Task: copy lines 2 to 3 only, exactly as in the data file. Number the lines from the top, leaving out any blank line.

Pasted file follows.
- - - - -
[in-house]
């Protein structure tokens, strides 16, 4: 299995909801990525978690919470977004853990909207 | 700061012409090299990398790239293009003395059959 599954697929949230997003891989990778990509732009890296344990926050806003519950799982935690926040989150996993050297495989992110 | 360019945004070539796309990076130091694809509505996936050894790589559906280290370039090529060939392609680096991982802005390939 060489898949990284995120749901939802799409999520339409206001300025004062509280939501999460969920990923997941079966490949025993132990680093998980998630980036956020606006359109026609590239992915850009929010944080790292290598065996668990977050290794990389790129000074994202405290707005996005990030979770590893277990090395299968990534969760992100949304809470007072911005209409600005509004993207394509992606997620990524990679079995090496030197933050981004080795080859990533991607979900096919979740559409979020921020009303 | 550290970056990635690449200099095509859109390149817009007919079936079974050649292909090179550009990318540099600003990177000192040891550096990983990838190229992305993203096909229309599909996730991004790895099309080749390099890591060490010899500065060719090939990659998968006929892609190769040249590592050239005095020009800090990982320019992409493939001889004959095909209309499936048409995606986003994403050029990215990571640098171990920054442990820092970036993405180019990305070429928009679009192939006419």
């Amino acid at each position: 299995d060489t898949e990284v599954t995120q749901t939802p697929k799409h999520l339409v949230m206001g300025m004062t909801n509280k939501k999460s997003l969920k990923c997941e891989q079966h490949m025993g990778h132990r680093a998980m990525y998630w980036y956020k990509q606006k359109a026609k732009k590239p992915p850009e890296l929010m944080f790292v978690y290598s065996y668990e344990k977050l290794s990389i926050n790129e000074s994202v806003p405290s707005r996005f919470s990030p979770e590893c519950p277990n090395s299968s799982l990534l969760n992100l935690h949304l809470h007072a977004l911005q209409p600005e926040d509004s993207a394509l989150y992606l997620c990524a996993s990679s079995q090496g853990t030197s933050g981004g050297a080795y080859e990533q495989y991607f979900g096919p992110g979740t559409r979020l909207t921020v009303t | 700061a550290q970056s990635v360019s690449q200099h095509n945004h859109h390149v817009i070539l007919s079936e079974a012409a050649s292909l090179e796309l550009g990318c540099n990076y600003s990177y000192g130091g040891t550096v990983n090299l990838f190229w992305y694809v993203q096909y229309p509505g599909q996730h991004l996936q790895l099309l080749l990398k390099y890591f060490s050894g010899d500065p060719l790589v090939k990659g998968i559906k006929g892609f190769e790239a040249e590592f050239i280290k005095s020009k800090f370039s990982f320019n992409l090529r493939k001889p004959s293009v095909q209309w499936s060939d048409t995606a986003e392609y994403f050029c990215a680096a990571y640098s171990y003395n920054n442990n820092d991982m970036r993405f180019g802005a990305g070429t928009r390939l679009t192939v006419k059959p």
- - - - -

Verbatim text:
């Protein structure tokens, strides 16, 4: 299995909801990525978690919470977004853990909207 | 700061012409090299990398790239293009003395059959 599954697929949230997003891989990778990509732009890296344990926050806003519950799982935690926040989150996993050297495989992110 | 360019945004070539796309990076130091694809509505996936050894790589559906280290370039090529060939392609680096991982802005390939 060489898949990284995120749901939802799409999520339409206001300025004062509280939501999460969920990923997941079966490949025993132990680093998980998630980036956020606006359109026609590239992915850009929010944080790292290598065996668990977050290794990389790129000074994202405290707005996005990030979770590893277990090395299968990534969760992100949304809470007072911005209409600005509004993207394509992606997620990524990679079995090496030197933050981004080795080859990533991607979900096919979740559409979020921020009303 | 550290970056990635690449200099095509859109390149817009007919079936079974050649292909090179550009990318540099600003990177000192040891550096990983990838190229992305993203096909229309599909996730991004790895099309080749390099890591060490010899500065060719090939990659998968006929892609190769040249590592050239005095020009800090990982320019992409493939001889004959095909209309499936048409995606986003994403050029990215990571640098171990920054442990820092970036993405180019990305070429928009679009192939006419």
């Amino acid at each position: 299995d060489t898949e990284v599954t995120q749901t939802p697929k799409h999520l339409v949230m206001g300025m004062t909801n509280k939501k999460s997003l969920k990923c997941e891989q079966h490949m025993g990778h132990r680093a998980m990525y998630w980036y956020k990509q606006k359109a026609k732009k590239p992915p850009e890296l929010m944080f790292v978690y290598s065996y668990e344990k977050l290794s990389i926050n790129e000074s994202v806003p405290s707005r996005f919470s990030p979770e590893c519950p277990n090395s299968s799982l990534l969760n992100l935690h949304l809470h007072a977004l911005q209409p600005e926040d509004s993207a394509l989150y992606l997620c990524a996993s990679s079995q090496g853990t030197s933050g981004g050297a080795y080859e990533q495989y991607f979900g096919p992110g979740t559409r979020l909207t921020v009303t | 700061a550290q970056s990635v360019s690449q200099h095509n945004h859109h390149v817009i070539l007919s079936e079974a012409a050649s292909l090179e796309l550009g990318c540099n990076y600003s990177y000192g130091g040891t550096v990983n090299l990838f190229w992305y694809v993203q096909y229309p509505g599909q996730h991004l996936q790895l099309l080749l990398k390099y890591f060490s050894g010899d500065p060719l790589v090939k990659g998968i559906k006929g892609f190769e790239a040249e590592f050239i280290k005095s020009k800090f370039s990982f320019n992409l090529r493939k001889p004959s293009v095909q209309w499936s060939d048409t995606a986003e392609y994403f050029c990215a680096a990571y640098s171990y003395n920054n442990n820092d991982m970036r993405f180019g802005a990305g070429t928009r390939l679009t192939v006419k059959p």